It is life giving. Subtle. Illuminating. Warming. Powerful. It can be overpowering too if we’re not careful. It helps us see. And, at times, it can blind us. It deserves our utmost attention and respect.
As we practice, we generate the light of our hearts. When we practice skillfully, we can direct this light. With practice, we are never in the dark.
September 28, 2013. My first workshop in Osaka, Japan. May there be more in the future!
It was a quick two and a half hours lecturing on the tenets of yoga philosophy that make up the foundation of asana and experiencing tristhana (breath, posture/bandha, and drishti) in a variety of ways in an exploratory asana class.
Next Sunday, October 6, 3-5pm, we will be having a special workshop offering “Prepare for Self Practice,” which will go over principles of basic adjustments in the primary series as well as some framework for vinyasa and backbending.
There is a week gap between my departure from the mysore program here in Osaka and the arrival of Veronique Tan, the program’s new teacher.
The workshop is aimed at inspiring students to find the gifts and the joys of self practice, which is many many fold, during the interim.
In the mysore room, practitioners trickle in at the start of class. When the first row fills before the class officially starts, it often becomes one of those full-power kind of practice days.
Somehow, these early students set the pace, they warm the room, they get it going: a flow in which all the later currents can just pour into. And the studio, most of the time, fills–I think, attracted by the power of practice already brewing in the building.
It’s Sunday. We start mysore practice with Suryanamaskara A. Most of the time we forget the meaning of the things we do automatically. We confuse the series of postures as a warm-up–and it is, though somewhat different from what we think we are doing.
We do warm the body, we warm it as we bow to the light of the sun. We melt away the layers that need melting.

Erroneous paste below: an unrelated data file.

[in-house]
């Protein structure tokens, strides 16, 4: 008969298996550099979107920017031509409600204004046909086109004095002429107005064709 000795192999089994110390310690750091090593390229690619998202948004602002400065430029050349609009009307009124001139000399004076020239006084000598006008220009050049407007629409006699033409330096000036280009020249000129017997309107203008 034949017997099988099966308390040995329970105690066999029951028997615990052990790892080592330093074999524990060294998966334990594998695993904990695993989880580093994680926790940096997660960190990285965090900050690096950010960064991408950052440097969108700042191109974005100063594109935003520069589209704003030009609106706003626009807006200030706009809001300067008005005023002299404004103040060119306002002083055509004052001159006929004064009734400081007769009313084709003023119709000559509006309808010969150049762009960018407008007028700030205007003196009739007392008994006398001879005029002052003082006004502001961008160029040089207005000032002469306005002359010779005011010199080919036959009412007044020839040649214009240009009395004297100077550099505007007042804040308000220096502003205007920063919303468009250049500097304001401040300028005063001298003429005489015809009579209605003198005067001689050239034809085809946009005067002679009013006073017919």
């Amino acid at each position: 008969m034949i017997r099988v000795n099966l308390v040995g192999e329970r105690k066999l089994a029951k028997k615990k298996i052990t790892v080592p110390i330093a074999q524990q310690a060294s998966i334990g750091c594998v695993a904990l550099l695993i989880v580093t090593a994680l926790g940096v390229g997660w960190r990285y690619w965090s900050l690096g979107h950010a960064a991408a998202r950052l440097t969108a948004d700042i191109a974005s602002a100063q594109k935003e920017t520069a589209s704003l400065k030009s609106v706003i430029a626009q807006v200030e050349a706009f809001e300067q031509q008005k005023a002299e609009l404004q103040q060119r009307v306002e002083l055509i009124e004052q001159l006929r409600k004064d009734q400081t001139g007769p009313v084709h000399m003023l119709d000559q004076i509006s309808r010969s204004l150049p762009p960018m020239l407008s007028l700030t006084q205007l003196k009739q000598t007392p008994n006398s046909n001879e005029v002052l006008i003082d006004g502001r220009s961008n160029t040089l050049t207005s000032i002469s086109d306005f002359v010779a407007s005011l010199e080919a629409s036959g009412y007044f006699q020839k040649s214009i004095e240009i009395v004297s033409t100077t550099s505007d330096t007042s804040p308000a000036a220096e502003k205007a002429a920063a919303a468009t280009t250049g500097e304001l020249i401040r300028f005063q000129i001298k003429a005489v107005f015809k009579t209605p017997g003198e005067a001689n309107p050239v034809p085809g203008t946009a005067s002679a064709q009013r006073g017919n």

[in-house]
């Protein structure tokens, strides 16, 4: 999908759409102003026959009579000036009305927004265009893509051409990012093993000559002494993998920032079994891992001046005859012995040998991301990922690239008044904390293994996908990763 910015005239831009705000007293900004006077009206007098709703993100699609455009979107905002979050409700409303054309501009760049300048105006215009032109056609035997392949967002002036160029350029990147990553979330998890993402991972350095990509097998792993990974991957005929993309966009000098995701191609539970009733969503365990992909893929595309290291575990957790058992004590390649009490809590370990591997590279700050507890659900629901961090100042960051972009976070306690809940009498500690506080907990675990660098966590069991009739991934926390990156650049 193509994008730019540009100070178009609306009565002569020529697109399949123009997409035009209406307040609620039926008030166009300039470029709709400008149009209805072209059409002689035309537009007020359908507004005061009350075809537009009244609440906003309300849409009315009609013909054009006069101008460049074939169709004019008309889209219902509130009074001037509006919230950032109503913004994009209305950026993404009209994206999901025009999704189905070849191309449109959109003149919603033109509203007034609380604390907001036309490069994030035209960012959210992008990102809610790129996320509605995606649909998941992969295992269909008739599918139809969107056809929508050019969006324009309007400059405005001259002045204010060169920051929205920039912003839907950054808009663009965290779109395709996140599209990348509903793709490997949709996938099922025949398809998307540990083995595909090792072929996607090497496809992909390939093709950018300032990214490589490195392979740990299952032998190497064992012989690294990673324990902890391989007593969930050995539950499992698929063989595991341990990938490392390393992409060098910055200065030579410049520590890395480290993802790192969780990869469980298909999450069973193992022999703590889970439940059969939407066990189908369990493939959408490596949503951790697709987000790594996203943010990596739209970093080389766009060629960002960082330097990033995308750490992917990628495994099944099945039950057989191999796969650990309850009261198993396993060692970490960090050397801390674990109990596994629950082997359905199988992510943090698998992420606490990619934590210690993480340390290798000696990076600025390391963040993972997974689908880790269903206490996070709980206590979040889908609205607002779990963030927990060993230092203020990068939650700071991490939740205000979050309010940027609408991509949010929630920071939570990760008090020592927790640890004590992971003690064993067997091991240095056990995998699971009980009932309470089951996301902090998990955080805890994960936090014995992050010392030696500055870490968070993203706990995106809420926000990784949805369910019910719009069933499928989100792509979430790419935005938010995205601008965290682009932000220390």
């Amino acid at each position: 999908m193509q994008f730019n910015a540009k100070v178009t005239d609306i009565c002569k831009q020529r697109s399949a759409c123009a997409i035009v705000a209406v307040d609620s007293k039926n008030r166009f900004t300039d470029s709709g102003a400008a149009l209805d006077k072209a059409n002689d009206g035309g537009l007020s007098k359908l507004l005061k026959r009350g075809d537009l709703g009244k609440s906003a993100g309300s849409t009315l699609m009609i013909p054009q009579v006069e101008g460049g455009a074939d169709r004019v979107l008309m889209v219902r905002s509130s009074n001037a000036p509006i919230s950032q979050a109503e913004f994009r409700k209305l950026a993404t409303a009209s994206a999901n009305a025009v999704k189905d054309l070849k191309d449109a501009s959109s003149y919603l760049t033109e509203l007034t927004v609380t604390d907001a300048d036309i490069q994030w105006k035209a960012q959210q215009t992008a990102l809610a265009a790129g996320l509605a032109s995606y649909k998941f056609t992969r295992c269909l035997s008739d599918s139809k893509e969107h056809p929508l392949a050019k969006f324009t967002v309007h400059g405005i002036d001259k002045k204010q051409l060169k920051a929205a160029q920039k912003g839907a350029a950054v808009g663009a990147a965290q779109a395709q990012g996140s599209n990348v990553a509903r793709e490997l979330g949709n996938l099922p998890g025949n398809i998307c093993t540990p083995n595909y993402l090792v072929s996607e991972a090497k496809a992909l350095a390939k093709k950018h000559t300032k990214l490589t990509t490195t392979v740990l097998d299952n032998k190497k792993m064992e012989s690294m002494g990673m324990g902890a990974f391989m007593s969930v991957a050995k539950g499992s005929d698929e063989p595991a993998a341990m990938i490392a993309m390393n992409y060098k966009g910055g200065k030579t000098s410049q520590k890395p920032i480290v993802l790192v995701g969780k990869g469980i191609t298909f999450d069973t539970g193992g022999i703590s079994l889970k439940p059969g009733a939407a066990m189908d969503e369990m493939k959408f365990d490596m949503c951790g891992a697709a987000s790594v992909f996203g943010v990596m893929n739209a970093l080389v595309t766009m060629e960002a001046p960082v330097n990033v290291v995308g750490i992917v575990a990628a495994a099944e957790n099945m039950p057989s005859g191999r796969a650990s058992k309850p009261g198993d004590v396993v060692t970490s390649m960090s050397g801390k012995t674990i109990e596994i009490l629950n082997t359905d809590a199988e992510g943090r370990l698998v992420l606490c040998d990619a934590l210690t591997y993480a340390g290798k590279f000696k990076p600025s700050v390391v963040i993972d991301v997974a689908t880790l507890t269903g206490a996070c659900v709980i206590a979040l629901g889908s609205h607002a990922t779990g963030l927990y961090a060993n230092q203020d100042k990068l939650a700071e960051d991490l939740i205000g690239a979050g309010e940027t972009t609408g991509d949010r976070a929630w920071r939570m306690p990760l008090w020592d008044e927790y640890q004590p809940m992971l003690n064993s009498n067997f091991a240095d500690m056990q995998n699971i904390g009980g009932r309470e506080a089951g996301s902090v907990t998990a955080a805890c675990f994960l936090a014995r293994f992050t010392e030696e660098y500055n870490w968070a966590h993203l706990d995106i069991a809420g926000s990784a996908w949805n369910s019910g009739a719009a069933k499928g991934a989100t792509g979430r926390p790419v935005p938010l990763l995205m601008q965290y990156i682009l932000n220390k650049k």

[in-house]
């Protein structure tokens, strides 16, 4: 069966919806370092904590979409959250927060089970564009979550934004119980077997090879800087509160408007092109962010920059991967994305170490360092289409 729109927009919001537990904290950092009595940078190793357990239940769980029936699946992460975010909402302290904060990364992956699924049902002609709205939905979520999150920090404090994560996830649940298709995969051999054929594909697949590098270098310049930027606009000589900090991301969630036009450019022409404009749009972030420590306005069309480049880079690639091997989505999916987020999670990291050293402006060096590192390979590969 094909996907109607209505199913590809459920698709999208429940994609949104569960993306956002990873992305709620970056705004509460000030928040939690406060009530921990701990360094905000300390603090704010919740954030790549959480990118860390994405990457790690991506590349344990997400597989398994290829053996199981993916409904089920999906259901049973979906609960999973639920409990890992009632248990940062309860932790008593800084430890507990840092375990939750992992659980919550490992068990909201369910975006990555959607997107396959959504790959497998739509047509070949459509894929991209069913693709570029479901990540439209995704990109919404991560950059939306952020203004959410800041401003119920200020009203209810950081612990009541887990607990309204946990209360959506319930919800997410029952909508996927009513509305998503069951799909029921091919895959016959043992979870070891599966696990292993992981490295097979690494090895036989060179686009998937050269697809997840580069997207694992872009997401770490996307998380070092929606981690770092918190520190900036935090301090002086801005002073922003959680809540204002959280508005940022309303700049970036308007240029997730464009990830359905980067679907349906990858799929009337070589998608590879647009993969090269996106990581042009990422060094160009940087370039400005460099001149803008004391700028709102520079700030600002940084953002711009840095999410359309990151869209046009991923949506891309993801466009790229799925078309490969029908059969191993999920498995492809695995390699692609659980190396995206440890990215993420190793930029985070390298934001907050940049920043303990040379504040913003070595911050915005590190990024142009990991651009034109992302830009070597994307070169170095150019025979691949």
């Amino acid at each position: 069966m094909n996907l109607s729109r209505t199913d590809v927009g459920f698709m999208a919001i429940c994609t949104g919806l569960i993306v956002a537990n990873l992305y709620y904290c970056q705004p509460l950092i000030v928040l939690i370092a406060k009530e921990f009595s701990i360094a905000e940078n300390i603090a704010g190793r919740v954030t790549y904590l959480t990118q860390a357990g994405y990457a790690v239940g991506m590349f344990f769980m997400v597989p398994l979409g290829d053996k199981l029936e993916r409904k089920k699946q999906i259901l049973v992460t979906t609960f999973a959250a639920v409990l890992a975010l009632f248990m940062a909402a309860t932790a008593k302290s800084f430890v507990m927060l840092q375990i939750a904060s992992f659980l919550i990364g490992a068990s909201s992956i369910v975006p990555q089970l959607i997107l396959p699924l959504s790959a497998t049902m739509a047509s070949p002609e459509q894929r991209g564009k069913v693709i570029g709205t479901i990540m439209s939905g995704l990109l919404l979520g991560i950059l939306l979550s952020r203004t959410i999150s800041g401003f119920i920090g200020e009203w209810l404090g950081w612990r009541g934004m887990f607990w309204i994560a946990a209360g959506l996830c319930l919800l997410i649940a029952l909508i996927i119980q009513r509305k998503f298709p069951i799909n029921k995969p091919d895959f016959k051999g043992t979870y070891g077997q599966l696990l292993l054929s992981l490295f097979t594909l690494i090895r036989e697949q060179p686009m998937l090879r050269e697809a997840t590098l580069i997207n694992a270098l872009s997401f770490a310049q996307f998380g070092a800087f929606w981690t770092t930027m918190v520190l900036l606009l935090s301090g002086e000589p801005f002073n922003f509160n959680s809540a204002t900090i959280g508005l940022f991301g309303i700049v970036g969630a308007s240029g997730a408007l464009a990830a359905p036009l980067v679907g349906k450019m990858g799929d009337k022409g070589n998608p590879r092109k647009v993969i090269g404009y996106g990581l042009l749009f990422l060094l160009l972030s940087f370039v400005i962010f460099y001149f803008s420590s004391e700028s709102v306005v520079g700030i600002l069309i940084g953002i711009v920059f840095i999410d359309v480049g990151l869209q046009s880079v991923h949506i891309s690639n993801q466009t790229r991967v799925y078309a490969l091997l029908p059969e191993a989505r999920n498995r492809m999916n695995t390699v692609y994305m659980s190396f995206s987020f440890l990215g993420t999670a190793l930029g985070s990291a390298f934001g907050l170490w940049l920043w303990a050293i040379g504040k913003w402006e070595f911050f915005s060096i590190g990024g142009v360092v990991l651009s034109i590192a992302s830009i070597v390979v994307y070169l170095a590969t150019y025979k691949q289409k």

We wake from the winter morning, and rise to the springtime of our day. We grow. So that we may enjoy the warmth of summer and later harvest the fruits of our labor, before the sun goes down again, and the cycle starts all over.
Everyday, we move through the seasons. In our practice, in our lives.
The practice is the practice for our practice.
It’s a beautiful dance, this practice. There are multiple partners. You and your breath. You and the space around you. You and the teacher. You and those practicing beside or near you. You and the entire room. That’s how expansive it is…
I was walking around the room and looked back to see the dips and peaks, waves and crescents, constantly moving in a steady rhythm, formed by today’s mysore class practitioners. It looked so familiar. The words that came to me was: “a sea of love.”
Today felt like the inner dance process properly, finally landed in Osaka as four Sprit Yoga Studio students joined the session. It was time to turn things inside for a moment, to experience what is deep within through the body.
With little explanation, a matter of necessity due to my lack of Japanese, we went straight into experience. First, an exercise of feeling the energy moving our hands. Then with a demonstration with Fusako-san, a student from the Mysore program, who attended the first ID session. As Fusako-san explained her experience, the lightness and the lack of thought in the movement, I looked around. Participants looked calm but a little baffled.
Nothing left to explain, we decided to go ahead and dive in. And dive in we did. I prepared an all Shiva-inspired sound track to help us into the process. Shiva, who is Nataraja, the dancer, would lead us into it. And he did not fail.
There was dancing. Small, quiet movements. Full, all-out movements. There was some emotion. And a lot of peace.
There is no formula for the dance. But when it works, we simply know it. We feel its power, we feel the opening in the body.
As we shared afterwards, one participant asked what was the purpose of the dance? The dance is a healing modality. It can move energy, emotion stuck in the body. We are able to observe it and then in the observing, release it. But I added that my own purpose was to help people see who they really are beyond all the constructs, to simply remember, if only for a moment, their truest of natures.